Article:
My Location: VA
CuadrilĂˇteros
3rd Grade


Alabama Course of Study Standards:
26

Recognize and describe polygons (up to 8 sides), triangles, and quadrilaterals (rhombuses, rectangles, and
squares) based on the number of sides and the presence or absence of square corners. Draw examples of quadrilaterals that are and are not rhombuses, rectangles, and squares.

Arkansas Academic Standards:
3.G.A.1

 Understand that shapes in different categories (e.g., rhombuses, rectangles, and others) may share attributes (e.g., having four sides) and that the shared attributes can define a larger category (e.g., quadrilaterals)
 Recognize rhombuses, rectangles, and squares as examples of quadrilaterals, and draw examples of quadrilaterals that do not belong to any of these subcategories
Note: An informal discussion of types of lines (parallel and perpendicular) and angles is needed; however, student assessment is not required.
Note: Trapezoids will be defined to be a quadrilateral with at least one pair of opposite sides parallel, therefore all parallelograms are trapezoids.

Common Core State Standards:
Math.3.G.1 or 3.G.A.1

Understand that shapes in different categories (e.g., rhombuses, rectangles, and others) may share attributes (e.g., having four sides), and that the shared attributes can define a larger category (e.g., quadrilaterals). Recognize rhombuses, rectangles, and squares as examples of quadrilaterals, and draw examples of quadrilaterals that do not belong to any of these subcategories. 
Georgia Standards of Excellence (GSE):
3.GSR.6.2

Classify, compare, and contrast polygons, with a focus on quadrilaterals, based on properties. Analyze specific 3 dimensional figures to identify and describe quadrilaterals as faces of these figures. 
Mississippi College and CareerReadinessÂ Standards:
3.G.1

Understand that shapes in different categories (e.g., rhombuses, rectangles, circles, and others) may share attributes (e.g., having four sides), and that the shared attributes can define a larger category (e.g., quadrilaterals). Recognize rhombuses, rectangles, and squares as examples of quadrilaterals, and draw examples of quadrilaterals that do not belong to any of these subcategories.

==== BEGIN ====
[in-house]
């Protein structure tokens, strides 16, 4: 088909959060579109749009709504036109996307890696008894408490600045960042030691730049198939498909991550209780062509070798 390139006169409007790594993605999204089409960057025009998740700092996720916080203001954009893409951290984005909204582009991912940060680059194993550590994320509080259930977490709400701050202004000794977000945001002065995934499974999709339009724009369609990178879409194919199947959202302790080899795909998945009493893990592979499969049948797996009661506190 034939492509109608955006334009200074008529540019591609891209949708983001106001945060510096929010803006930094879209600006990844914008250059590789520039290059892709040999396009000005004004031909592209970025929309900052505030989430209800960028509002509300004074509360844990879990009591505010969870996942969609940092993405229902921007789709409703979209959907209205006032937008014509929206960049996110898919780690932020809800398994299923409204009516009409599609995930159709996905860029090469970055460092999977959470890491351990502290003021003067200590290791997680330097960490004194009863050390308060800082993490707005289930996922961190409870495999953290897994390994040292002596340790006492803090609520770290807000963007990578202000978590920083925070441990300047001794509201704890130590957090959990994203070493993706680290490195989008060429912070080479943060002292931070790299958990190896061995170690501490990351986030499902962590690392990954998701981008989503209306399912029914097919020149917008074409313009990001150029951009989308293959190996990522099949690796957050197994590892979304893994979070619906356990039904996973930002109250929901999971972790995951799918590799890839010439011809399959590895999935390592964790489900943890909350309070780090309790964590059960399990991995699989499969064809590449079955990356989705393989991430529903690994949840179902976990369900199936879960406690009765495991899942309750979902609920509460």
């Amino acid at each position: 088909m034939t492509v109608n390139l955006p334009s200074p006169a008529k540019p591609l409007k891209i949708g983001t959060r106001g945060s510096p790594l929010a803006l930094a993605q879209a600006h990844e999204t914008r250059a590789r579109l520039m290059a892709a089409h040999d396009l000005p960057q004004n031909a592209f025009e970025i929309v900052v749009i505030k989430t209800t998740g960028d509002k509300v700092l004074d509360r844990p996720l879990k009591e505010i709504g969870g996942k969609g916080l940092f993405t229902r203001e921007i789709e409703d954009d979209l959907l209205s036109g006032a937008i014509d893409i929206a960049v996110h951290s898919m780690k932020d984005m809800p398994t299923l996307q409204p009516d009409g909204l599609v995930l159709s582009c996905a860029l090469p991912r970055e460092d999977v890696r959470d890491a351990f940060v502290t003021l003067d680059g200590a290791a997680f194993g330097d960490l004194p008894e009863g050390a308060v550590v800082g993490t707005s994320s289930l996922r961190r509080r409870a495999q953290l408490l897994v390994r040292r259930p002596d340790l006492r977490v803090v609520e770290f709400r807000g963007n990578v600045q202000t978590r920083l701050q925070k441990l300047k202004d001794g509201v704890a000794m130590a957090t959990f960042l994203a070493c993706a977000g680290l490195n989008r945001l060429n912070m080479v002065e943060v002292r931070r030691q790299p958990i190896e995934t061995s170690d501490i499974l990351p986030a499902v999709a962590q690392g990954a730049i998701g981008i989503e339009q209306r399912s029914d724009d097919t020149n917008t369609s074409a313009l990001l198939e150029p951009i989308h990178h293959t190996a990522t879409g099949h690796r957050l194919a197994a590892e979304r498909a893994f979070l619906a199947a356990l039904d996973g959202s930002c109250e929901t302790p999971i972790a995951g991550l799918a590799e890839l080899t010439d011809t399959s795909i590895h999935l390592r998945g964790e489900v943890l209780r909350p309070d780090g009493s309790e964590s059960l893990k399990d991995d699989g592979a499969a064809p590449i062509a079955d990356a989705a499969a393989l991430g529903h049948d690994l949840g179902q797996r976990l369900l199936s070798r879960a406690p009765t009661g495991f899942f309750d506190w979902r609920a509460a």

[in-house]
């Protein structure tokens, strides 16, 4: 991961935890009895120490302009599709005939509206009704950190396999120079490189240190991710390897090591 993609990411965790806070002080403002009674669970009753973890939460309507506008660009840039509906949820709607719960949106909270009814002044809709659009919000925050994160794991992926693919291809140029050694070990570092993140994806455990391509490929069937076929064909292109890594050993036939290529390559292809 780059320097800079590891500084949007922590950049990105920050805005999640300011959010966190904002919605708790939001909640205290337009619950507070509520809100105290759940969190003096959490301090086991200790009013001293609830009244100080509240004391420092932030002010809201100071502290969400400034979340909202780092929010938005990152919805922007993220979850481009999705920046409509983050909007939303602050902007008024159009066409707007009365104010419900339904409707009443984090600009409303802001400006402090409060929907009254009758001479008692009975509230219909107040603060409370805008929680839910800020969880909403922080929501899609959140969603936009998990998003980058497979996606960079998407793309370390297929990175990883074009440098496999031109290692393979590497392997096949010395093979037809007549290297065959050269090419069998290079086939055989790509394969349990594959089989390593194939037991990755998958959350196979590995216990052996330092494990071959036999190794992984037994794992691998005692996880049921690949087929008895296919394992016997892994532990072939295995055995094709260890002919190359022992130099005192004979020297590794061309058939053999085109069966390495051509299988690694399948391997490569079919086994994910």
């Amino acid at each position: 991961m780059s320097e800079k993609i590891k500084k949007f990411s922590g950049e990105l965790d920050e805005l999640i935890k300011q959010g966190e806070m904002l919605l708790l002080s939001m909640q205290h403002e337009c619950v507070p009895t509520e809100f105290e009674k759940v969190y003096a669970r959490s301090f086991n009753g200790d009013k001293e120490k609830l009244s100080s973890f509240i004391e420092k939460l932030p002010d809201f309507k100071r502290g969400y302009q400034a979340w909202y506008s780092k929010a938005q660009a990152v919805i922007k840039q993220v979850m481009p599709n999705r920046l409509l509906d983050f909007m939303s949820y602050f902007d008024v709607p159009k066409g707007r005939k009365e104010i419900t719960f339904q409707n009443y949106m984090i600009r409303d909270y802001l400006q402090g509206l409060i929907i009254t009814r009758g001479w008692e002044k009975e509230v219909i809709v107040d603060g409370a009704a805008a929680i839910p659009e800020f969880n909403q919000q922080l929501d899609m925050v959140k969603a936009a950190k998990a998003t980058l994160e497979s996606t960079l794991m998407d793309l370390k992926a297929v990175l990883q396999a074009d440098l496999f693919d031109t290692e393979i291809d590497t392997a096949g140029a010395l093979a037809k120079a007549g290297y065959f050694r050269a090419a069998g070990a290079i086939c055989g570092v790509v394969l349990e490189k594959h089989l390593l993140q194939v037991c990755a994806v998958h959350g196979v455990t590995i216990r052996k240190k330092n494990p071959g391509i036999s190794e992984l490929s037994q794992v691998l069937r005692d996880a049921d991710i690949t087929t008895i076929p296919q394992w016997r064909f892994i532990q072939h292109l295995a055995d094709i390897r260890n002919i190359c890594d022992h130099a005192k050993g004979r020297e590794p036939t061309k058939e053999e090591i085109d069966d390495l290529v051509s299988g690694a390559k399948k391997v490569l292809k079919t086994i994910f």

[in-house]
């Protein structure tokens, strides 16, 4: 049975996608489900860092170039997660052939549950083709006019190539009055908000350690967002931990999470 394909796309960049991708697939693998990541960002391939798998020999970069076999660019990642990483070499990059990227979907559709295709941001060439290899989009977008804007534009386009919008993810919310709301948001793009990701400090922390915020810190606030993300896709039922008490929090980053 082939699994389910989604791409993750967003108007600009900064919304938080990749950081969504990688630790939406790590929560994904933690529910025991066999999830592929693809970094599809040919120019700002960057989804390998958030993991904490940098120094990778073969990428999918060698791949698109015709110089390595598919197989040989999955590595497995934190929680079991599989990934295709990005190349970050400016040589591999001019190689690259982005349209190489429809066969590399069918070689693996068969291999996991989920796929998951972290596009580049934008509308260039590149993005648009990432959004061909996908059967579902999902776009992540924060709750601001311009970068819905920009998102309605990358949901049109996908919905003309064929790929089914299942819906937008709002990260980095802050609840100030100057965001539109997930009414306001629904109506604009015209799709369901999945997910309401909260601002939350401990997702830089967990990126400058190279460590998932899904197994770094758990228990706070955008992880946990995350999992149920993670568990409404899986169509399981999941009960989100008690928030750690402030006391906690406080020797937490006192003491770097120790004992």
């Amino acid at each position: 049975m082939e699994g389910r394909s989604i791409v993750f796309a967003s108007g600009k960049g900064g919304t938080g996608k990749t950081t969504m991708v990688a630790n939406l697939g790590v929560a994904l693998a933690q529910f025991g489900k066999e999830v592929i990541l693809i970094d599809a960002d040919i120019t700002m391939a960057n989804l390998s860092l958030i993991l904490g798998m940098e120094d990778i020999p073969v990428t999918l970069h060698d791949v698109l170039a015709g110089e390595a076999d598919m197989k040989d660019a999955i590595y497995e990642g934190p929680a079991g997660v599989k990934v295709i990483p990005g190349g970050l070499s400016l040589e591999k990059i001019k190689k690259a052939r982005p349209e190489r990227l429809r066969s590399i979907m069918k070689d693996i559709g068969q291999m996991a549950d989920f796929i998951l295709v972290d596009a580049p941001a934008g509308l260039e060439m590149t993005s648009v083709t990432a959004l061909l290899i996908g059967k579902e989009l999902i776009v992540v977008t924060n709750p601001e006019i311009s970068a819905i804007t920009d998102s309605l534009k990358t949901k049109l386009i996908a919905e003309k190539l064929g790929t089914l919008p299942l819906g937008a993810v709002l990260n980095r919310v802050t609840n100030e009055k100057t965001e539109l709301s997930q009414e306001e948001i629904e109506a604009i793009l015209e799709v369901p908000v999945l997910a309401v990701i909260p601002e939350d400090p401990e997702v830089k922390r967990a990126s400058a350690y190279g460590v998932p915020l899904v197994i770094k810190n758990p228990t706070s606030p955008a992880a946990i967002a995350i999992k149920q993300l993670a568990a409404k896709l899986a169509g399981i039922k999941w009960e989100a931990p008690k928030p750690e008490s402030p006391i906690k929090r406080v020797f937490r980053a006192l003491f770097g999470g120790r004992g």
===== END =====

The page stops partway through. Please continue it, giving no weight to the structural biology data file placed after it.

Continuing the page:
North Carolina  Standard Course of Study:
3.G.1

Reason with twodimensional shapes and their attributes. Investigate, describe, and reason about composing triangles and quadrilaterals and decomposing quadrilaterals.
 Recognize and draw examples and nonexamples of types of quadrilaterals including rhombuses, rectangles, squares, parallelograms,
and trapezoids.

New York State Next Generation Learning Standards:
3.G.1

Recognize and classify polygons based on the number of sides and vertices (triangles, quadrilaterals, pentagons, and hexagons). Identify shapes that do not belong to one of the given subcategories. Note: Include both regular and irregular polygons, however,
students need not use formal terms "regular" and
"irregular," e.g., students should be able to classify an
irregular pentagon as "a pentagon," but do not need to
classify it as an "irregular pentagon." 
Ohio's Learning Standards:
3.G.1

Draw and describe triangles, quadrilaterals (rhombuses,
rectangles, and squares), and polygons (up to 8 sides) based on the number of sides and the presence or absence of square corners (right angles). 
Tennessee Academic Standards:
3.G.A.1

Understand that shapes in different categories may share attributes and that the shared attributes can define a larger category. Recognize rhombuses, rectangles, and squares as examples of quadrilaterals and draw examples of quadrilaterals that do not belong to any of these subcategories.